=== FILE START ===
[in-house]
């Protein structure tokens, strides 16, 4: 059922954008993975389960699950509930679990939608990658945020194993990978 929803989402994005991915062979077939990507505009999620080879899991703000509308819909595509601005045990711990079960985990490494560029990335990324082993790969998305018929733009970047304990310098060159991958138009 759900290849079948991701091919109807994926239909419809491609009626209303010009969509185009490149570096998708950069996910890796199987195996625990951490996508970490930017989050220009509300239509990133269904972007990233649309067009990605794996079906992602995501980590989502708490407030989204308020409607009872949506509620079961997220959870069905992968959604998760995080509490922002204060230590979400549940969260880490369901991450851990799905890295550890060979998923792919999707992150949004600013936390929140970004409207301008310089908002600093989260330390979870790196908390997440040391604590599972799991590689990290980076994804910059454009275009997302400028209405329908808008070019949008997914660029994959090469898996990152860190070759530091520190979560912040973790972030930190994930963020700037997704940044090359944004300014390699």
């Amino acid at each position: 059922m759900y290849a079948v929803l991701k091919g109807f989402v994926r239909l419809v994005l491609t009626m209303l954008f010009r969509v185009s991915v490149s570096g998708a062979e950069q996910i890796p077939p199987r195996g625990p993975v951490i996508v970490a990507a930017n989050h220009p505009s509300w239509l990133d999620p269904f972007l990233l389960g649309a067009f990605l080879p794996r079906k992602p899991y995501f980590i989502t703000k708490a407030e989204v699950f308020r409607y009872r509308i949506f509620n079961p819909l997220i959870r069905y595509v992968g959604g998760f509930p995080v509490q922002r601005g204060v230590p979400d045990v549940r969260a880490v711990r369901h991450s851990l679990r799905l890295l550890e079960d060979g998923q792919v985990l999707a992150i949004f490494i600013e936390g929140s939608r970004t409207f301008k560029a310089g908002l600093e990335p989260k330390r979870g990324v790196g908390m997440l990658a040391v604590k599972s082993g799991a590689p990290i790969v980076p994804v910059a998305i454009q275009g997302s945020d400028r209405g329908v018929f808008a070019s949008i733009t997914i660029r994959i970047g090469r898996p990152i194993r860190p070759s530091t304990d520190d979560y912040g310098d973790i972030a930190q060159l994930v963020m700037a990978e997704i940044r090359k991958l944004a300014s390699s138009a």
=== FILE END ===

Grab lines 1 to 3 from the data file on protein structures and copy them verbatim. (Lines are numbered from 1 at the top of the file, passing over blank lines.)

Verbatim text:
[in-house]
């Protein structure tokens, strides 16, 4: 059922954008993975389960699950509930679990939608990658945020194993990978 929803989402994005991915062979077939990507505009999620080879899991703000509308819909595509601005045990711990079960985990490494560029990335990324082993790969998305018929733009970047304990310098060159991958138009 759900290849079948991701091919109807994926239909419809491609009626209303010009969509185009490149570096998708950069996910890796199987195996625990951490996508970490930017989050220009509300239509990133269904972007990233649309067009990605794996079906992602995501980590989502708490407030989204308020409607009872949506509620079961997220959870069905992968959604998760995080509490922002204060230590979400549940969260880490369901991450851990799905890295550890060979998923792919999707992150949004600013936390929140970004409207301008310089908002600093989260330390979870790196908390997440040391604590599972799991590689990290980076994804910059454009275009997302400028209405329908808008070019949008997914660029994959090469898996990152860190070759530091520190979560912040973790972030930190994930963020700037997704940044090359944004300014390699």
């Amino acid at each position: 059922m759900y290849a079948v929803l991701k091919g109807f989402v994926r239909l419809v994005l491609t009626m209303l954008f010009r969509v185009s991915v490149s570096g998708a062979e950069q996910i890796p077939p199987r195996g625990p993975v951490i996508v970490a990507a930017n989050h220009p505009s509300w239509l990133d999620p269904f972007l990233l389960g649309a067009f990605l080879p794996r079906k992602p899991y995501f980590i989502t703000k708490a407030e989204v699950f308020r409607y009872r509308i949506f509620n079961p819909l997220i959870r069905y595509v992968g959604g998760f509930p995080v509490q922002r601005g204060v230590p979400d045990v549940r969260a880490v711990r369901h991450s851990l679990r799905l890295l550890e079960d060979g998923q792919v985990l999707a992150i949004f490494i600013e936390g929140s939608r970004t409207f301008k560029a310089g908002l600093e990335p989260k330390r979870g990324v790196g908390m997440l990658a040391v604590k599972s082993g799991a590689p990290i790969v980076p994804v910059a998305i454009q275009g997302s945020d400028r209405g329908v018929f808008a070019s949008i733009t997914i660029r994959i970047g090469r898996p990152i194993r860190p070759s530091t304990d520190d979560y912040g310098d973790i972030a930190q060159l994930v963020m700037a990978e997704i940044r090359k991958l944004a300014s390699s138009a």